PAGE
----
Alexander Riley, Senior Fellow of the Alexander Hamilton Institute for the Study of Western Civilization, delves into “Who Is Vladimir Putin” in the June 7th issue of Public Discourse:  The Journal of the Witherspoon Institute.  Dr. Riley reviewed Le Livre noir de Vladimir Poutine (The Black Book of Vladimir Putin), an anthology under the editorship of Gaila Ackerman and Stéphane Courtois.

Dr. Riley does not mince words when it comes to Putin: “[A]ny pretense to reality cannot deny that Putin’s regime is brutal, deceitful, corrupt, and unworthy of even mild admiration.”

A professor of sociology at Bucknell University, Dr. Riley describes French historian Stéphane Courtois, the driving force behind this anthology, as “perhaps the world’s foremost historian of the Bolshevik revolution and Soviet communism” and author of “the finest biography of Lenin.” His penetrating contributions to this collection make clear that Vladimir Putin is quintessentially marked by his socialization and advancement within the “brutal and amoral” bureaucracy of the KGB.

How indeed did this modest lieutenant-colonel rise to the top of hierarchy in post-Soviet Russia?  “The vast majority of those who had participated in its structures and atrocities escaped punishment [after the fall of the Soviet Empire], and many of them created political careers in the post-communist era.”  In this milieu, Putin got high marks for duplicity and ruthlessness.

Evidence exists that as a freshly minted prime minister, Putin and the Federal Security Service of the Russian Federation (FSB, the successor organization to KGB) were behind the car bomb that struck the city of Buynaksk in Dagestan in 1999.  The bombing was attributed to Islamicist Chechens, but Putin used it to consolidate power.   As a result, Putin gave the go-ahead to invade Chechyna, and amid Russian nationalist fervor, he was elected president.  His efforts to reconstitute the Soviet Union are no less striking. “Such efforts have included the overt subversion of political process in those countries, the crushing of political movements inside them hostile to his administration, and outright war, occupation, and annexation.”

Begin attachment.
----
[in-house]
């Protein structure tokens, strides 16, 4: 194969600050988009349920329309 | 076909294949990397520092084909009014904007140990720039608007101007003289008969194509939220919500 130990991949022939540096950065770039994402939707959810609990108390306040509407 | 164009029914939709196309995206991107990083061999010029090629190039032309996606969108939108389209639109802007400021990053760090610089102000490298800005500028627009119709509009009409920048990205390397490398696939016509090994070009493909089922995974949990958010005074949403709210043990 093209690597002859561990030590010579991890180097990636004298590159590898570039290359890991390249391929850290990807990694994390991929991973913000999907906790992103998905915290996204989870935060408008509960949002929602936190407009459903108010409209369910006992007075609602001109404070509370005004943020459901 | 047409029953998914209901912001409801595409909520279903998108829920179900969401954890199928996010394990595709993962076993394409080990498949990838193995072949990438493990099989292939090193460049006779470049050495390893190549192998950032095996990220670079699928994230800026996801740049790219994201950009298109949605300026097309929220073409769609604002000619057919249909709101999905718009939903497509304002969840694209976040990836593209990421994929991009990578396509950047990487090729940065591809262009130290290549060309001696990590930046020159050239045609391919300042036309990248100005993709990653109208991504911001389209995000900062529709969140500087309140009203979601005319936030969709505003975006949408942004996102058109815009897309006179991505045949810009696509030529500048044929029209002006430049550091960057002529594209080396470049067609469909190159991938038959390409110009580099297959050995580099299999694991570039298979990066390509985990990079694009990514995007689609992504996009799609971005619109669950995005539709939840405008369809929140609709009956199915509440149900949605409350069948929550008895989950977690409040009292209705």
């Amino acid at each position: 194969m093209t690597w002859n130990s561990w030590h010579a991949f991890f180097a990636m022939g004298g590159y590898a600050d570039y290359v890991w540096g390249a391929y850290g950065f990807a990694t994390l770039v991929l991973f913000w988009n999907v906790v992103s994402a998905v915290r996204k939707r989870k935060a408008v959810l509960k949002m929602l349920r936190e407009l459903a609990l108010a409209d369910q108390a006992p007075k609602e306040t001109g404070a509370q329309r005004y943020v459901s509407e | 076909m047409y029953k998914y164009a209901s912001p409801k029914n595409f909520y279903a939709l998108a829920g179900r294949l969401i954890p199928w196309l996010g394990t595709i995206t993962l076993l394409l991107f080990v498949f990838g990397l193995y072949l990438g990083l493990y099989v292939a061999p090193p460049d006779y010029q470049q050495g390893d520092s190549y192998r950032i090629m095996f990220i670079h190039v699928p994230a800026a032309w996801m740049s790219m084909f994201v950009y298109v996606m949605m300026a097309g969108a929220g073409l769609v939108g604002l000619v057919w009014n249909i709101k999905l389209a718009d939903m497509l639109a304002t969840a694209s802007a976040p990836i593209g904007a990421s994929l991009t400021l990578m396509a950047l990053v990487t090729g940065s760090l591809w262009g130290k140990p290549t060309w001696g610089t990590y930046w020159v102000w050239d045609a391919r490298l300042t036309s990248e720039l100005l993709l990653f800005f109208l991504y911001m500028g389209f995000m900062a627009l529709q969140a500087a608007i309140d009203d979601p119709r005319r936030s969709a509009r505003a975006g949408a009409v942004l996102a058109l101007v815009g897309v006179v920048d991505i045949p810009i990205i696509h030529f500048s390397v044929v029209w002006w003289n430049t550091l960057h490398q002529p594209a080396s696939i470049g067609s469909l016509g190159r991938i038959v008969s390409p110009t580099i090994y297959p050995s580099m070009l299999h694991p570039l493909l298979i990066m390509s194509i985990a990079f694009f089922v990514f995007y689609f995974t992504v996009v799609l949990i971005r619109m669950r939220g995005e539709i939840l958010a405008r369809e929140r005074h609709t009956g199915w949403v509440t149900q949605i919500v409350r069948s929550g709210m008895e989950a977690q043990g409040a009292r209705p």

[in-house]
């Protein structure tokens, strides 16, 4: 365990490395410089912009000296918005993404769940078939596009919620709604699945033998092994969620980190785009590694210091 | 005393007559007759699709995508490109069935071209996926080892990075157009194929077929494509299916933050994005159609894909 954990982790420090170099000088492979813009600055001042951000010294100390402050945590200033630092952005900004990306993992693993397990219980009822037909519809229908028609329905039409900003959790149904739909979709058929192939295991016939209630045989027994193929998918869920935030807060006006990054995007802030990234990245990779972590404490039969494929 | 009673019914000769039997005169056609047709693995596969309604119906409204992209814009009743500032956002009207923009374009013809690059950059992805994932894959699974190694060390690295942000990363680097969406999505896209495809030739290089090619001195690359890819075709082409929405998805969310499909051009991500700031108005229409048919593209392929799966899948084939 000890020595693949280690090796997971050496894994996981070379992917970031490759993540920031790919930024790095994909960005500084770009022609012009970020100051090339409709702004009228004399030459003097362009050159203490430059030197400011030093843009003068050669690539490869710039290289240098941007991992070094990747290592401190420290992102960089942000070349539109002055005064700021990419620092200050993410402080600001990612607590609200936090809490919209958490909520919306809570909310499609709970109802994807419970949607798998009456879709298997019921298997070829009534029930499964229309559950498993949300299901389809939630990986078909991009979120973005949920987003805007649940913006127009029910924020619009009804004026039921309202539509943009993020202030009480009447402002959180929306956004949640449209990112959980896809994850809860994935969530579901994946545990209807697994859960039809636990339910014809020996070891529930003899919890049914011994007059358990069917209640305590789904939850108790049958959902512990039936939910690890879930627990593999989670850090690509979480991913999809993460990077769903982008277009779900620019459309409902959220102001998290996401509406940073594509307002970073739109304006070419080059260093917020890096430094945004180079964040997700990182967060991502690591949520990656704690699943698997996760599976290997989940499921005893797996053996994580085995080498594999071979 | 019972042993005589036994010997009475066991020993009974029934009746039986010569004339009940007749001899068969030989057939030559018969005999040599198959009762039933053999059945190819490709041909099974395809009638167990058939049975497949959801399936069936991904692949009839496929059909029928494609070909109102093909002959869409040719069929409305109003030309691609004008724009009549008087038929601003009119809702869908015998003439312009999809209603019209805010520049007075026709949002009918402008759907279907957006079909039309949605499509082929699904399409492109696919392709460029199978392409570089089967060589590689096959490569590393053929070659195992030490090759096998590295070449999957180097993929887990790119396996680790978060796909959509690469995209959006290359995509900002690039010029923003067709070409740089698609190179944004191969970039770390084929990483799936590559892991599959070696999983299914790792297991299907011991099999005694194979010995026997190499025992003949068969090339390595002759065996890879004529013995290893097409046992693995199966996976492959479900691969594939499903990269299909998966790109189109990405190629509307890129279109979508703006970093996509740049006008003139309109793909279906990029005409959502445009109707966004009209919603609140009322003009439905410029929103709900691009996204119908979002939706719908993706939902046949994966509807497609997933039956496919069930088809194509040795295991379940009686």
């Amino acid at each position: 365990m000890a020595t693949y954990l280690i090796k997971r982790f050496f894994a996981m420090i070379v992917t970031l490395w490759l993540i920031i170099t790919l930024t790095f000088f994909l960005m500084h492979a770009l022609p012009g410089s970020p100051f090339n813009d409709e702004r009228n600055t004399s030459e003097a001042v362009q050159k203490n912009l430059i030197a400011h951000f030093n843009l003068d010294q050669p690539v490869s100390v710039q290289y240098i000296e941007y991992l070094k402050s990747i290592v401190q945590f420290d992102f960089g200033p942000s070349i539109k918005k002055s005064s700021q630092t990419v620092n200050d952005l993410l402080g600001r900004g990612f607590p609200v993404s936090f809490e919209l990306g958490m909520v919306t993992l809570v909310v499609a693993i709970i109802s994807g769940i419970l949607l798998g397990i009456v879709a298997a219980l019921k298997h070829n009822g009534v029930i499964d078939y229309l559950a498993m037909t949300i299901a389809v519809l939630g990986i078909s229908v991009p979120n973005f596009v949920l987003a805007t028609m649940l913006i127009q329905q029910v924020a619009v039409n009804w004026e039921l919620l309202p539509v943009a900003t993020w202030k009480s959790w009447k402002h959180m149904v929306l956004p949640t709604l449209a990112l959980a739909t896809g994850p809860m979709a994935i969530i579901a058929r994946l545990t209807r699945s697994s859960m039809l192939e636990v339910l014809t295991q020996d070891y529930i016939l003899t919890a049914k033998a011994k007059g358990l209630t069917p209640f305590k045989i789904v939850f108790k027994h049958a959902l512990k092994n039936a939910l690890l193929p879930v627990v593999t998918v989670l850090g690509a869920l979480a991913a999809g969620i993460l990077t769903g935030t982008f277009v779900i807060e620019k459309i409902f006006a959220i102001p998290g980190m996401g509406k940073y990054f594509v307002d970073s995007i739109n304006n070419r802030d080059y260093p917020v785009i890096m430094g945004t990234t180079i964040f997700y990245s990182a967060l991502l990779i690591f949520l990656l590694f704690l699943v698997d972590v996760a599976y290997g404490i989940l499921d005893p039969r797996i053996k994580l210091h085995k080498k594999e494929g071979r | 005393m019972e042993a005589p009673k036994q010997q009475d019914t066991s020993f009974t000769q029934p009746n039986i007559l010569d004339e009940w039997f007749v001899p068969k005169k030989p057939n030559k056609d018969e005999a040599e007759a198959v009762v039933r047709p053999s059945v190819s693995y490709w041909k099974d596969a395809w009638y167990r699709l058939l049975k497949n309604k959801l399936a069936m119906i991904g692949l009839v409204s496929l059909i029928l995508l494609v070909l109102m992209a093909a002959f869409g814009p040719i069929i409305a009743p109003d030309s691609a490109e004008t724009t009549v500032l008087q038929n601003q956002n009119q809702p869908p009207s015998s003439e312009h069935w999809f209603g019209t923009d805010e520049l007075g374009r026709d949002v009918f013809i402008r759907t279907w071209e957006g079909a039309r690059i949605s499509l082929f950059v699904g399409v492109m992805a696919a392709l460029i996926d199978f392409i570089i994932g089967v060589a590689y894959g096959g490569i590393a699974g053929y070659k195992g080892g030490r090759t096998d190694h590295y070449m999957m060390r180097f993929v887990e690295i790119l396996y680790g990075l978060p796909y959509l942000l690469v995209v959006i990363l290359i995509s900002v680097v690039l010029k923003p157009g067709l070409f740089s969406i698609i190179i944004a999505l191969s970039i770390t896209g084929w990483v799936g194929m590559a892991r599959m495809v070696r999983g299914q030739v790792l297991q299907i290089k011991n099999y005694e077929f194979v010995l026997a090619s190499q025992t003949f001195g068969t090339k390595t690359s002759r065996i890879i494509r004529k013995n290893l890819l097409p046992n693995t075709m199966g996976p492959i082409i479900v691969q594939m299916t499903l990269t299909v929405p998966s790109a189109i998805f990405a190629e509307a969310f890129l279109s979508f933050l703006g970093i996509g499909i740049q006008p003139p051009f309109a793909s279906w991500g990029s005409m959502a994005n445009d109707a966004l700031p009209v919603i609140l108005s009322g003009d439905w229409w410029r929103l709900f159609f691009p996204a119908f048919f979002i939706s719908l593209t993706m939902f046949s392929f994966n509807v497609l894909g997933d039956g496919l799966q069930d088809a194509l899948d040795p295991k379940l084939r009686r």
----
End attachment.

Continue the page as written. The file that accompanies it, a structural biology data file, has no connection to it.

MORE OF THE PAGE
One of the contributors, Antoine Arjakovsky, Research Director at the Collège des Bernardins in Paris, has an unusually good discussion of Patriarch Kirill of Moscow and his furtherance of Putin’s rise to power.  “This book,” says Dr. Riley, also “offers a healthy corrective for the portion of the American right that’s become frustrated with liberalism and has turned to Putin’s Russia as a viable alternative.”

All in all, Courtois and his collaborators deserve credit for this timely and effective anthology.  For the most part, it succeeds in laying bare Putin’s atrocities.